Additional details of an atomic reset loop similar to the atomic reset loop 160 and other examples of atomic reset loops that may be used for other embodiments are provided in U.S. Pat. No. 6,239,621 entitled “Two Legged Reset Controller for Domino Circuit”, issued May 29, 2001, and assigned to the assignee of the present invention. For other embodiments, other types of reset control circuitry may be used.

Concurrently with the above operations, the set dominant latch 162 portion of the pulsed domino flip-flop 110 is activated by a rising edge of a Ck signal pulse at a pulldown device 186. In this manner, a reset of the pulsed domino flip-flop 110 is triggered for each cycle of the clock signal Ck. The latch 162 redundantly latches an inverse of a value indicated by the domino logic 120 during an evaluate pulse, thereby sustaining a data signal that is rippled as a static signal through the static logic stages 128 and 130 to the gate of the data transistor 190. The data indicated by the data pulse can then be written to the memory cell 113 during an overlapping write enable pulse described above.

Use of the flip-flop 110 may ensure that data to be written to the memory cell 113 remains valid for a longer time and thus, the pulsed memory write circuit 100 may be more robust. Further, the flip-flop 110 provides a static output signal in response to a pulsed input signal.

FIG. 3 is a timing diagram showing an example of the timing relationships between various signals communicated by the circuit 100 of FIG. 1 for one embodiment. As shown in FIG. 3, from the time a rising edge of a Ck signal is received at the evaluate device 122 to the time a write enable pulse rising edge is received at the gate of the write enable transistors 186 and 188 is substantially equal to four inversions (one gate delay due to each of the device 122, the inverters 151 and 152 and the static stage 126). As described above, for the embodiment of FIG. 1, the write enable pulse width is substantially equal to seven inversions.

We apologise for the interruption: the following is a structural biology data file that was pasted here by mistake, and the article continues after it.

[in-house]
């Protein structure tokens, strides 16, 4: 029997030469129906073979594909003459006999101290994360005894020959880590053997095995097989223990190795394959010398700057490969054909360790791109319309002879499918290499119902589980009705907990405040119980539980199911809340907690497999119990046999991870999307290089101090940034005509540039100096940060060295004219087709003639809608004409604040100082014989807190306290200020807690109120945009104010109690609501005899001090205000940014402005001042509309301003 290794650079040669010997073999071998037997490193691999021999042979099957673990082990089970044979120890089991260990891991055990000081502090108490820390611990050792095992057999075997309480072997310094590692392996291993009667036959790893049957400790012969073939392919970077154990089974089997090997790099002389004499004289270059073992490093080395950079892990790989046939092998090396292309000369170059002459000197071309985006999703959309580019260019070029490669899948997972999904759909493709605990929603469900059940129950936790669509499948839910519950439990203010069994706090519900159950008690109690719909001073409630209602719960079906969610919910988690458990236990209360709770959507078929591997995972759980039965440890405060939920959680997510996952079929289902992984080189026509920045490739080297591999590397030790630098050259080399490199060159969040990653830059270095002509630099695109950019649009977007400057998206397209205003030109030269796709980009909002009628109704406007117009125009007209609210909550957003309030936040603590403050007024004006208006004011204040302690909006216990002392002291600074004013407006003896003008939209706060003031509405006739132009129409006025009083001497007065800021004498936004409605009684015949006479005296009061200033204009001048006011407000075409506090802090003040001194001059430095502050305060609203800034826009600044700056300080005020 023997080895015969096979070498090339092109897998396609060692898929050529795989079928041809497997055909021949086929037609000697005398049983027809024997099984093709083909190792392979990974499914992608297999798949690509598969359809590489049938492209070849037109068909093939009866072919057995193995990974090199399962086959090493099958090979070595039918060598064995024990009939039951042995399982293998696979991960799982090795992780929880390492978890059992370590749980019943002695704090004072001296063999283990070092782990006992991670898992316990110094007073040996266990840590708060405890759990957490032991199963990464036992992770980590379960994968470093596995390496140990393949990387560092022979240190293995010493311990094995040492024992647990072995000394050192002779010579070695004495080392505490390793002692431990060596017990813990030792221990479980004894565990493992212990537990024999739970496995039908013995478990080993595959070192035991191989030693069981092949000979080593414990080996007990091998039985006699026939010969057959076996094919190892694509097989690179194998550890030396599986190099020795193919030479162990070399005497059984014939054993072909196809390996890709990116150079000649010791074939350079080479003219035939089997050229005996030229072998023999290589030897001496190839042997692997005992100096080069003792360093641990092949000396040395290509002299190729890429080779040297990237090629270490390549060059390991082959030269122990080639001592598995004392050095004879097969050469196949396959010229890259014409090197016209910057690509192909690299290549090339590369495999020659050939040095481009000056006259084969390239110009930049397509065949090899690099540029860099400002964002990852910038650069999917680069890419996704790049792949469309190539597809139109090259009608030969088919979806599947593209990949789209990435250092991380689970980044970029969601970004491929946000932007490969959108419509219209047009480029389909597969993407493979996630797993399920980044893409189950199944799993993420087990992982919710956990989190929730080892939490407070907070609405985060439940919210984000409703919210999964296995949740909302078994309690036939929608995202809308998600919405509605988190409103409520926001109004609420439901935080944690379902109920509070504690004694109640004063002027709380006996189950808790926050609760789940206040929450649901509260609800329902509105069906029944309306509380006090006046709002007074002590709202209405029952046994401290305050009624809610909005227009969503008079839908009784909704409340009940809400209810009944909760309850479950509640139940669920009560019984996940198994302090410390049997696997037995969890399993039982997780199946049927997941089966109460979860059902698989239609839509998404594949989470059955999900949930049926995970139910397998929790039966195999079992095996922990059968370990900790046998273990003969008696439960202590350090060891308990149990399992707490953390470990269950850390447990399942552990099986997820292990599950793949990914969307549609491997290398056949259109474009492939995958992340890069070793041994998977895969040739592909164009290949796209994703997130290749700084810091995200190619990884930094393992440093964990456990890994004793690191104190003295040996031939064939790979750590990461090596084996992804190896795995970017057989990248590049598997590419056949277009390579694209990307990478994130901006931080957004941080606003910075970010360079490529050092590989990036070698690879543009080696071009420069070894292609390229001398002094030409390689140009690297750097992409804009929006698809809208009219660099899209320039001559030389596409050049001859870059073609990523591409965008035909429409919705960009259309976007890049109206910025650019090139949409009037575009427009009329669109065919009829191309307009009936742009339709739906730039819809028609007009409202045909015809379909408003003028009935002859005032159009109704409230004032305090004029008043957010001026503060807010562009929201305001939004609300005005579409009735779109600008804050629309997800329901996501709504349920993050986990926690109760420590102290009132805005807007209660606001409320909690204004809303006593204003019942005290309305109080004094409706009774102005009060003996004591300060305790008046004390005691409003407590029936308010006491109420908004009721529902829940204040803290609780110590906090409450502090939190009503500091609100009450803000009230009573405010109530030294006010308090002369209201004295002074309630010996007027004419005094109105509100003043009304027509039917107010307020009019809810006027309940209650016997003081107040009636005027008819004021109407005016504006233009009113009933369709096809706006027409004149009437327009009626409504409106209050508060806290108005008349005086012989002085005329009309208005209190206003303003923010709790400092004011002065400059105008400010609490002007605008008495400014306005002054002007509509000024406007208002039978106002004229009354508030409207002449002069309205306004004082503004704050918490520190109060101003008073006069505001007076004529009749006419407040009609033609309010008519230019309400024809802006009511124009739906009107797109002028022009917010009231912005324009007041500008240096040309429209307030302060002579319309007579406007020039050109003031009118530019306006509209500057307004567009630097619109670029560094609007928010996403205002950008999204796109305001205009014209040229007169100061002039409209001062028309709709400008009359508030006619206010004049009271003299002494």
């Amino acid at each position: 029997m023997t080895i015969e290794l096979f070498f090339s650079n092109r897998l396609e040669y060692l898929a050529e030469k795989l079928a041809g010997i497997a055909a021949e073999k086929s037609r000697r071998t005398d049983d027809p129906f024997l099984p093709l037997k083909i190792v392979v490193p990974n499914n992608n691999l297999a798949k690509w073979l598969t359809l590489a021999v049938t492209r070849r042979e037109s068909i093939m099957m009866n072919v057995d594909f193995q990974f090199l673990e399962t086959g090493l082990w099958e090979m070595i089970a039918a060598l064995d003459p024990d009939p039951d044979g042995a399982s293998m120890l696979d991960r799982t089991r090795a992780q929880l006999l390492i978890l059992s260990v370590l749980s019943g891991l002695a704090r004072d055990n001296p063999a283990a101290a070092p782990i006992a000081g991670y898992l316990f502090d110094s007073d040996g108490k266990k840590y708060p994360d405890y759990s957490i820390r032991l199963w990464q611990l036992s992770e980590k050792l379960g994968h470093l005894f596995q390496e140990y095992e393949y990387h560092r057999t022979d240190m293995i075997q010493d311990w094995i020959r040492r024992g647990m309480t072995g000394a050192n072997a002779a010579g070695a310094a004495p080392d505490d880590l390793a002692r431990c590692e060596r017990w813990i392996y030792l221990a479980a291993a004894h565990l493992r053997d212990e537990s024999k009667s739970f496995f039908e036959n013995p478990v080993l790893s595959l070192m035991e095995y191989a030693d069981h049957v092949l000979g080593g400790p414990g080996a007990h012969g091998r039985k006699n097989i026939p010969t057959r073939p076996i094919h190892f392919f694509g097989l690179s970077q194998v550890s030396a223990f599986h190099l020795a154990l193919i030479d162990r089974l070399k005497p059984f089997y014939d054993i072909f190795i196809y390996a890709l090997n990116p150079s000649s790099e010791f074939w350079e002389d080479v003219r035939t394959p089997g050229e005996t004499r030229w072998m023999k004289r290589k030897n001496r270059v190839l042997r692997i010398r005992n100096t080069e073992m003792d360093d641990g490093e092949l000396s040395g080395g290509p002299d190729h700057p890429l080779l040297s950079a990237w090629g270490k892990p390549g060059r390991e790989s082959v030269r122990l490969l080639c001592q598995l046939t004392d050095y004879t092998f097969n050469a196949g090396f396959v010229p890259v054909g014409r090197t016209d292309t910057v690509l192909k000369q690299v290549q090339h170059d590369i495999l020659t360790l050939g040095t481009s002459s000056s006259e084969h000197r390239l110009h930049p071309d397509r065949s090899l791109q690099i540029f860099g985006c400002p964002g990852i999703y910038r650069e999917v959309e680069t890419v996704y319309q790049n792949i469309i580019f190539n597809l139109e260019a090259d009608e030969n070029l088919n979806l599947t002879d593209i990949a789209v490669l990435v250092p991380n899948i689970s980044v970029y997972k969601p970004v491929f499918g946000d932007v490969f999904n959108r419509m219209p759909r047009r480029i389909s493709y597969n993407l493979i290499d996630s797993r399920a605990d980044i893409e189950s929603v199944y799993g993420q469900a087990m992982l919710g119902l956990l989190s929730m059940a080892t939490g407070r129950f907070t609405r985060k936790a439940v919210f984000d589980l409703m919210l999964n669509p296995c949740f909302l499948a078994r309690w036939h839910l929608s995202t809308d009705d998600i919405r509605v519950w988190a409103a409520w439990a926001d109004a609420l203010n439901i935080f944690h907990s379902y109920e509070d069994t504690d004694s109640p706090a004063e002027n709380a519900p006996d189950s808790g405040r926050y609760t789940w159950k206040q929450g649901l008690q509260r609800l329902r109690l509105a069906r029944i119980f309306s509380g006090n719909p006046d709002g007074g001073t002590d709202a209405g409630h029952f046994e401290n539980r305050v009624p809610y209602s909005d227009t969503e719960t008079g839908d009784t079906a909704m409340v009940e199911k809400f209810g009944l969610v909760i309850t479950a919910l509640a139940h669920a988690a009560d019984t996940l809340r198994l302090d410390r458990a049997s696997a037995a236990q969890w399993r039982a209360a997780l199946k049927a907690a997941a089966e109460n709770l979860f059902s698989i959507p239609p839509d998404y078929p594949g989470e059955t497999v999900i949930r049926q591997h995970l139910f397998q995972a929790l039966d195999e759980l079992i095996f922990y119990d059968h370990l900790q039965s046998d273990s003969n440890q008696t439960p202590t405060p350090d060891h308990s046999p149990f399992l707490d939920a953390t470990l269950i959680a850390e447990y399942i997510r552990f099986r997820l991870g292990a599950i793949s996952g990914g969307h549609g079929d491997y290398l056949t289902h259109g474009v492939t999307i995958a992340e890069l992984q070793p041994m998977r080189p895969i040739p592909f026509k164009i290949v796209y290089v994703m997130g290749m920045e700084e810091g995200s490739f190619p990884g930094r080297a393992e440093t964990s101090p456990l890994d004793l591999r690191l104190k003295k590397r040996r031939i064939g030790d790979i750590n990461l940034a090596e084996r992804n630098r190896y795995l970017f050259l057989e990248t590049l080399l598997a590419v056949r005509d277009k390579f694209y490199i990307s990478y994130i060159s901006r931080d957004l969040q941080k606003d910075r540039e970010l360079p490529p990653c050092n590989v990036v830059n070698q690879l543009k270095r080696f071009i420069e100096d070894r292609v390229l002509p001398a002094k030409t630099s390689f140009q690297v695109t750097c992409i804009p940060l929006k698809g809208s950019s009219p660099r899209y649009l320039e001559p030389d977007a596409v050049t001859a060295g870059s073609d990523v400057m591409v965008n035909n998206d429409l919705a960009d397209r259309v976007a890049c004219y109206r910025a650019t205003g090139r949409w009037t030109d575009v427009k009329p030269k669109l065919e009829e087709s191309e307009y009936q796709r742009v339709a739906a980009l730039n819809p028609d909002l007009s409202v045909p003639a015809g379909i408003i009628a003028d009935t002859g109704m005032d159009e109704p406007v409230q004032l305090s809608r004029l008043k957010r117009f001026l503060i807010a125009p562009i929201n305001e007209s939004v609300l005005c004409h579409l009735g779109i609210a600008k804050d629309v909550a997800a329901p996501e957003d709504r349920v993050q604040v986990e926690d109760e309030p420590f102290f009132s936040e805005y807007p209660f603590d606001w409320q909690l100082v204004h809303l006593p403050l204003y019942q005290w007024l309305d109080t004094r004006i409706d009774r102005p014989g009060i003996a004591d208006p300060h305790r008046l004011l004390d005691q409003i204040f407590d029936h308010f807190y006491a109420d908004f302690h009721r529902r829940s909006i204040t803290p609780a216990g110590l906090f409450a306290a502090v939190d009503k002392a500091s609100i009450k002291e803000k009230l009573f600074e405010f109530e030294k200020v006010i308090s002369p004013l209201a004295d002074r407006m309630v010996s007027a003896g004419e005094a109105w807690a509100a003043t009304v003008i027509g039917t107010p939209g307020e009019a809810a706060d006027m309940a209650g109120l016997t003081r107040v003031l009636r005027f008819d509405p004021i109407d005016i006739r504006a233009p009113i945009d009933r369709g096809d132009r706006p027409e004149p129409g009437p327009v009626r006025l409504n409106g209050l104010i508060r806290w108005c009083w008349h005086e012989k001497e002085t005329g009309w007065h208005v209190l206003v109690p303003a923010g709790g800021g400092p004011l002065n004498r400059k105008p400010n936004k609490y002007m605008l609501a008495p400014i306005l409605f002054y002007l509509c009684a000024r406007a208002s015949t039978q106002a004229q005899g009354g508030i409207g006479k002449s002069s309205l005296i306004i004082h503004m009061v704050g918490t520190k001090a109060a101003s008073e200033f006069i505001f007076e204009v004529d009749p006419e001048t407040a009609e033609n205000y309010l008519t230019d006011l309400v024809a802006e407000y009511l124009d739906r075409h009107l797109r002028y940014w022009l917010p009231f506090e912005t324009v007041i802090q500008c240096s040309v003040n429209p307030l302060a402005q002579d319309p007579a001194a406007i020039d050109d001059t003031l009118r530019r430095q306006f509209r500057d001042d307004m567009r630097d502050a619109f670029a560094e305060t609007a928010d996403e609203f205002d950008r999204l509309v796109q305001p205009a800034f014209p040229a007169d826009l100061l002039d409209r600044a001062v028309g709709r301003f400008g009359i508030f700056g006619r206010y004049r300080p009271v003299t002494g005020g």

Also as shown in FIG. 3, from the time a rising edge of a Ck signal is received at the evaluate device 124 to the time a responsive high going data pulse is received at the gate of the transistor 190 is substantially equal to four inversions (one gate delay due to each of the devices 124 and 176 and the static stages 128 and 130). A low going data pulse, however, is received at the gate of the transistor 190 in about three inversions (one gate delay due to each of the device 178 and the static stages 128 and 130) as shown in FIG. 3 due to the configuration and operation of the pulsed domino flip-flop 110 of FIG. 1. Thus, as shown, the circuit topology 100 provides sufficient overlap between write enable and write data pulses such that data may be written to the memory cell 113.

Referring back to FIG. 1, for some embodiments, a different type of circuit may be used to redundantly latch data or a redundant latch may not be provided as described below with reference to FIGS. 4 and 5. For example, other types of latches or flip-flops, including other types of domino flip-flops, may be used for some embodiments. The flip-flop 110, however, has some desirable characteristics that may indicate its use in particular designs as described in the copending patent application mentioned above entitled, “Pulsed Circuit Topology Including a Pulsed, Domino Flip-Flop.”